The Japanese snapper (Paracaesio caerulea) is a species of marine ray-finned fish, a snapper belonging to the family Lutjanidae. It is native to the Western Pacific Ocean.

Japanese snapper
Scientific classification Edit this classification
Domain: Eukaryota
Kingdom: Animalia
Phylum: Chordata
Class: Actinopterygii
Order: Perciformes
Family: Lutjanidae
Genus: Paracaesio
P. caerulea
Binomial name
Paracaesio caerulea
(Katayama, 1934)
  • Vegetichthys caeruleus Katayama, 1934

Taxonomy edit

The Japanese snapper was first formally described as Vegetichthys caeruleus in 1934 by the Japanese zoologist Masao Katayama with the type locality given as Tokyo Fish Market, the type possibly being caught in the vicinity of Hachijō-jima in the Izu Islands.[3] The specific name caerulea means "blue", a reference to the dominant colour of this fish.[4]

Description edit

The Japanese snapper has a relatively slender, fusiform body. It has large eyes, the area between the eyes is convex. The jaws are equal in length and are equipped with bands of bristle-like teeth and it has a short snout. The pectoral fins are long, extending as far as the anus. The caudal fin may be slightly forked or lunate. The dorsal fin has 10 spines and 10 soft rays while the anal fin contains 3 spines and 8 soft rays, both of these fins lacking scales.[5] The upper body and flanks are blue fading to whitish or silvery on the abdomen while the dorsal and caudal fins are light yellow and the remaining fins may be whitish or translucent. This species attains a maximum total length of 50 cm (20 in), although 30 cm (12 in) is more typical.[2]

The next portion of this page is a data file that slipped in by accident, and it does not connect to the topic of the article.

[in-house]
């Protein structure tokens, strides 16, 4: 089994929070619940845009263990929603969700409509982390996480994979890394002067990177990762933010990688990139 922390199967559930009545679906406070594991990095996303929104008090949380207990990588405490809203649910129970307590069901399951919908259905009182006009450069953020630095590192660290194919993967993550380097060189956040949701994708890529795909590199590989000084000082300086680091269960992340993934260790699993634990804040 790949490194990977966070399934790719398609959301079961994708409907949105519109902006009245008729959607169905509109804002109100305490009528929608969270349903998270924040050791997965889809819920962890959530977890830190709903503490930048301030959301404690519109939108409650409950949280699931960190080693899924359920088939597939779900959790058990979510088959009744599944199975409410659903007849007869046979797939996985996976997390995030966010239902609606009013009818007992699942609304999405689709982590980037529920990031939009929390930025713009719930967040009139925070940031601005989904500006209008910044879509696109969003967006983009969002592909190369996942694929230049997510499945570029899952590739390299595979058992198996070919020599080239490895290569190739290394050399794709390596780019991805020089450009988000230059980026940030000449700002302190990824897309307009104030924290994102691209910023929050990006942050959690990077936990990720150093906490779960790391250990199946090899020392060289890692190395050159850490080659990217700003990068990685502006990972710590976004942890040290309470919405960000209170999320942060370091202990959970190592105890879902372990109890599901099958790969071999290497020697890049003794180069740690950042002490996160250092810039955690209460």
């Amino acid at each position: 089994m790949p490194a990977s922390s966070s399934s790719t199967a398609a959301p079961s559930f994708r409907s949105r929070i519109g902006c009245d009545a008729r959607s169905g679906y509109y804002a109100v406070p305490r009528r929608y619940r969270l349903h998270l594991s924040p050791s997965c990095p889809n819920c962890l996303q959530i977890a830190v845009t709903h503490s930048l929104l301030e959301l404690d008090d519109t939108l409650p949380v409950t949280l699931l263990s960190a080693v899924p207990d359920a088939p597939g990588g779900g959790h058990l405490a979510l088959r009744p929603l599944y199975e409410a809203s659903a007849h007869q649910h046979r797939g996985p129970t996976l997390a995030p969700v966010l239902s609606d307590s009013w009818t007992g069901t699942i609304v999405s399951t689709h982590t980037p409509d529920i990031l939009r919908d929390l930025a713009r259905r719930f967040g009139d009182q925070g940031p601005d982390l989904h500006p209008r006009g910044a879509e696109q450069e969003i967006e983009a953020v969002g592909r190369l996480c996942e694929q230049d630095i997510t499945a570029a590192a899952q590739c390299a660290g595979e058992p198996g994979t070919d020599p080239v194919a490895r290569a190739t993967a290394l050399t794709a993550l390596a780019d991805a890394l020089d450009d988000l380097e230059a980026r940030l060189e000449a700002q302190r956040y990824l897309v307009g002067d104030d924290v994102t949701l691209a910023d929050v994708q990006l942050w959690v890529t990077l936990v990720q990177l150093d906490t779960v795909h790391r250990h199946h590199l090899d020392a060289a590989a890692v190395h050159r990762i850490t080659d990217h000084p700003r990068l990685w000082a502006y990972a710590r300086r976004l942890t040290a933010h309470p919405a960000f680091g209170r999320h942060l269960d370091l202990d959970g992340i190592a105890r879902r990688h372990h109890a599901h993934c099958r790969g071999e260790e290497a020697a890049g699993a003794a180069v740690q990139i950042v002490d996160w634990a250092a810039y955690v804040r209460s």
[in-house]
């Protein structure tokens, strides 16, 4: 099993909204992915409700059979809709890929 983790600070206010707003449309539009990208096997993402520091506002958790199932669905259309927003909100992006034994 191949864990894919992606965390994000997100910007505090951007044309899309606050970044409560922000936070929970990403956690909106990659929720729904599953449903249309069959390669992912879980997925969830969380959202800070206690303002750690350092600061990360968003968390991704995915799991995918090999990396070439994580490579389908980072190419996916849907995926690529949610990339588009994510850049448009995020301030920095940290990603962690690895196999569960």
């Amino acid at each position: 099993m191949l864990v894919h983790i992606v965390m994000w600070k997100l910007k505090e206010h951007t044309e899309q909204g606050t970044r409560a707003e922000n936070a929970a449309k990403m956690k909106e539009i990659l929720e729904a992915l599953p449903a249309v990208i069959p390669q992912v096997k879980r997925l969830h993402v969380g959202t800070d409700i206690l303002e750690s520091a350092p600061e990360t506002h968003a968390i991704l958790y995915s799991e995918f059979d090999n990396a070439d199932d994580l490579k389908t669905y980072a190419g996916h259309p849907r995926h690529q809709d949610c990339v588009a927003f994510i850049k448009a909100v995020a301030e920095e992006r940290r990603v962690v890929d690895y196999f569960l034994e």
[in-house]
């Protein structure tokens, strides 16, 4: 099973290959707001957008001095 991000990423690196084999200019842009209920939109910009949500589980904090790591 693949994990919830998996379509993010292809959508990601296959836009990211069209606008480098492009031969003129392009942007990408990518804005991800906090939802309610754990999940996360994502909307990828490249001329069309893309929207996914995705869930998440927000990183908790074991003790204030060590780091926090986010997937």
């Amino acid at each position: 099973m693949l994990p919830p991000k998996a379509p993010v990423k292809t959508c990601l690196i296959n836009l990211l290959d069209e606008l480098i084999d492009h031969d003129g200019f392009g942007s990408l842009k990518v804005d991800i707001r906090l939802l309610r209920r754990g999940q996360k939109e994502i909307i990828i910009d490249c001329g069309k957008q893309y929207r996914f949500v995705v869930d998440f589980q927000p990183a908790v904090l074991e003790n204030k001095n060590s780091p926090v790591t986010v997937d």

Distribution and habitat edit

The Japanese snapper occurs in the western Pacific Ocean where it is found off southern Japan, Taiwan and the Chesterfield Islands of New Caledonia.[1] It is found over rocky substrates at depths in excess of 100 m (330 ft).[5]

Breeding edit

The spawning season in waters off Japan is thought to be April to September. [6]

Uses edit

The Japanese snapper is regarded as an important food fish, which is frequently available in fish in markets. Fishermen catch it using handlines and bottom longlines, and it is sold fresh.[1] The Japanese name for this species is aodai and the flesh is used in sushi and sashimi, as well as being sautéed, broiled, deep fried or prepared in a soup with miso.[7]

References edit

  1. ^ a b c Acero, A. (2017) [errata version of 2010 assessment]. "Paracaesio caerulea". IUCN Red List of Threatened Species. 2010: e.T154612A115212819. doi:10.2305/IUCN.UK.2010-4.RLTS.T154612A4588226.en. Retrieved 26 December 2017.
  2. ^ a b Froese, Rainer; Pauly, Daniel (eds.) (2021). "Paracaesio caerulea" in FishBase. February 2021 version.
  3. ^ Eschmeyer, William N.; Fricke, Ron & van der Laan, Richard (eds.). "Species in the genus Paracaesio". Catalog of Fishes. California Academy of Sciences. Retrieved 7 May 2021.
  4. ^ Christopher Scharpf & Kenneth J. Lazara, eds. (5 January 2021). "Order LUTJANIFORMES: Families HAEMULIDAE and LUTJANIDAE". The ETYFish Project Fish Name Etymology Database. Christopher Scharpf and Kenneth J. Lazara. Retrieved 7 May 2021.
  5. ^ a b Gerald R. Allen (1985). FAO species catalogue Vol.6. Snappers of the world An annotated and illustrated catalogue of lutjanid species known to date (PDF). FAO Rome. p. 132. ISBN 92-5-102321-2.
  6. ^ Uehara, Masato; Ebisawa, Akihiko; Ohta, Itaru (2018). "Reproductive traits of deep-sea snappers (Lutjanidae): Implication for Okinawan bottomfish fisheries management". Regional Studies in Marine Science. 17: 112–126. doi:10.1016/j.rsma.2017.12.002.
  7. ^ "Aodia/Blue fusilier". Seafood City. Retrieved 7 May 2021.